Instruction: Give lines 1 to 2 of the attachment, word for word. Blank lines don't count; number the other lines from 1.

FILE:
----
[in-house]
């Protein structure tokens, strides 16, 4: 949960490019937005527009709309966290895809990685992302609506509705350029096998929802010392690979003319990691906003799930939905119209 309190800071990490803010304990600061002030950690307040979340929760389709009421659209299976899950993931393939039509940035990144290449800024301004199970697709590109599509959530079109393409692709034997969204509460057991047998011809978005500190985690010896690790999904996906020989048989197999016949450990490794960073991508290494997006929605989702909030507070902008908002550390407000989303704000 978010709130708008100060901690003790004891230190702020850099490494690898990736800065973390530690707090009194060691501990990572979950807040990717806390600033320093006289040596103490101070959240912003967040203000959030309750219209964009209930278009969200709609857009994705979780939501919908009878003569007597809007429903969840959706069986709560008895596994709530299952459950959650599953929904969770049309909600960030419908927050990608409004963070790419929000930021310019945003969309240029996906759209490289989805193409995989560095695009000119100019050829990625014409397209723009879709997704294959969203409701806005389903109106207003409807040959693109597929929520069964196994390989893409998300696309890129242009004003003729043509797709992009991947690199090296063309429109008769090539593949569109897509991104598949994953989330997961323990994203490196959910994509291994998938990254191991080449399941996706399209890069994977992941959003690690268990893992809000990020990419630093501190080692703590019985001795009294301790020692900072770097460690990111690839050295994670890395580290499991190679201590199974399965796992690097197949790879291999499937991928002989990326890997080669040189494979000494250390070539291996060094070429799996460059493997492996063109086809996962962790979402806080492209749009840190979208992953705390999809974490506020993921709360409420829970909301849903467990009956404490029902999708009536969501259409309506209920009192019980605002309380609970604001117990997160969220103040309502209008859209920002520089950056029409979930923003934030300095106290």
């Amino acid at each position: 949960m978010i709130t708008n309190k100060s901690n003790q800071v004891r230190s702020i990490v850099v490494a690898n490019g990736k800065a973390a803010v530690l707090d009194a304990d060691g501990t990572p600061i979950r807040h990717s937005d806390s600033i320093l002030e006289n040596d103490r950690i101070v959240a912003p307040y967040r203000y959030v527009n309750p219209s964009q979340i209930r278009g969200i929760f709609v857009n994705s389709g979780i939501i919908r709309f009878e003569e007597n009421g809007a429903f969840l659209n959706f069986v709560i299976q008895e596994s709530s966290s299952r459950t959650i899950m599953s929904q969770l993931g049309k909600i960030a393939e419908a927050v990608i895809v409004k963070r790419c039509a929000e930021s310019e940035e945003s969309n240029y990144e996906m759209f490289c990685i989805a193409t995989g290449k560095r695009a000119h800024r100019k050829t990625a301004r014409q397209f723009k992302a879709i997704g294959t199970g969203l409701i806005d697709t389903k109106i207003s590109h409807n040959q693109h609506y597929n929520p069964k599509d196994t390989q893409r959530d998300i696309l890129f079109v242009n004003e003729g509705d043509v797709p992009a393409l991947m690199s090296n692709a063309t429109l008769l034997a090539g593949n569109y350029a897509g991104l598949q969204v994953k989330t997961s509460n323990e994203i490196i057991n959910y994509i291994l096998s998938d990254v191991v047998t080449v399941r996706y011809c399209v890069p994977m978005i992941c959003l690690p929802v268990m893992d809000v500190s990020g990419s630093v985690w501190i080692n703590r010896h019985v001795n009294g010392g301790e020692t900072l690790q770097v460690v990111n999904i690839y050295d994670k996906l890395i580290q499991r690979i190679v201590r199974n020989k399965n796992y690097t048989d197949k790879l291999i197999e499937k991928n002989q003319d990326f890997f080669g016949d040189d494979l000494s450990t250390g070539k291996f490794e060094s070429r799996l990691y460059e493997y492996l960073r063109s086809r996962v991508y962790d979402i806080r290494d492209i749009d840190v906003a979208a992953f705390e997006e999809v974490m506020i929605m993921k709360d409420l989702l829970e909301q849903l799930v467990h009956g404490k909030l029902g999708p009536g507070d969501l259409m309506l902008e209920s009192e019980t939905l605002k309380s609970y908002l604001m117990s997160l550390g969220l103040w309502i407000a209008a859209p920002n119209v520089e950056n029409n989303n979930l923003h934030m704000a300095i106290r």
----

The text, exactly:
[in-house]
């Protein structure tokens, strides 16, 4: 949960490019937005527009709309966290895809990685992302609506509705350029096998929802010392690979003319990691906003799930939905119209 309190800071990490803010304990600061002030950690307040979340929760389709009421659209299976899950993931393939039509940035990144290449800024301004199970697709590109599509959530079109393409692709034997969204509460057991047998011809978005500190985690010896690790999904996906020989048989197999016949450990490794960073991508290494997006929605989702909030507070902008908002550390407000989303704000 978010709130708008100060901690003790004891230190702020850099490494690898990736800065973390530690707090009194060691501990990572979950807040990717806390600033320093006289040596103490101070959240912003967040203000959030309750219209964009209930278009969200709609857009994705979780939501919908009878003569007597809007429903969840959706069986709560008895596994709530299952459950959650599953929904969770049309909600960030419908927050990608409004963070790419929000930021310019945003969309240029996906759209490289989805193409995989560095695009000119100019050829990625014409397209723009879709997704294959969203409701806005389903109106207003409807040959693109597929929520069964196994390989893409998300696309890129242009004003003729043509797709992009991947690199090296063309429109008769090539593949569109897509991104598949994953989330997961323990994203490196959910994509291994998938990254191991080449399941996706399209890069994977992941959003690690268990893992809000990020990419630093501190080692703590019985001795009294301790020692900072770097460690990111690839050295994670890395580290499991190679201590199974399965796992690097197949790879291999499937991928002989990326890997080669040189494979000494250390070539291996060094070429799996460059493997492996063109086809996962962790979402806080492209749009840190979208992953705390999809974490506020993921709360409420829970909301849903467990009956404490029902999708009536969501259409309506209920009192019980605002309380609970604001117990997160969220103040309502209008859209920002520089950056029409979930923003934030300095106290």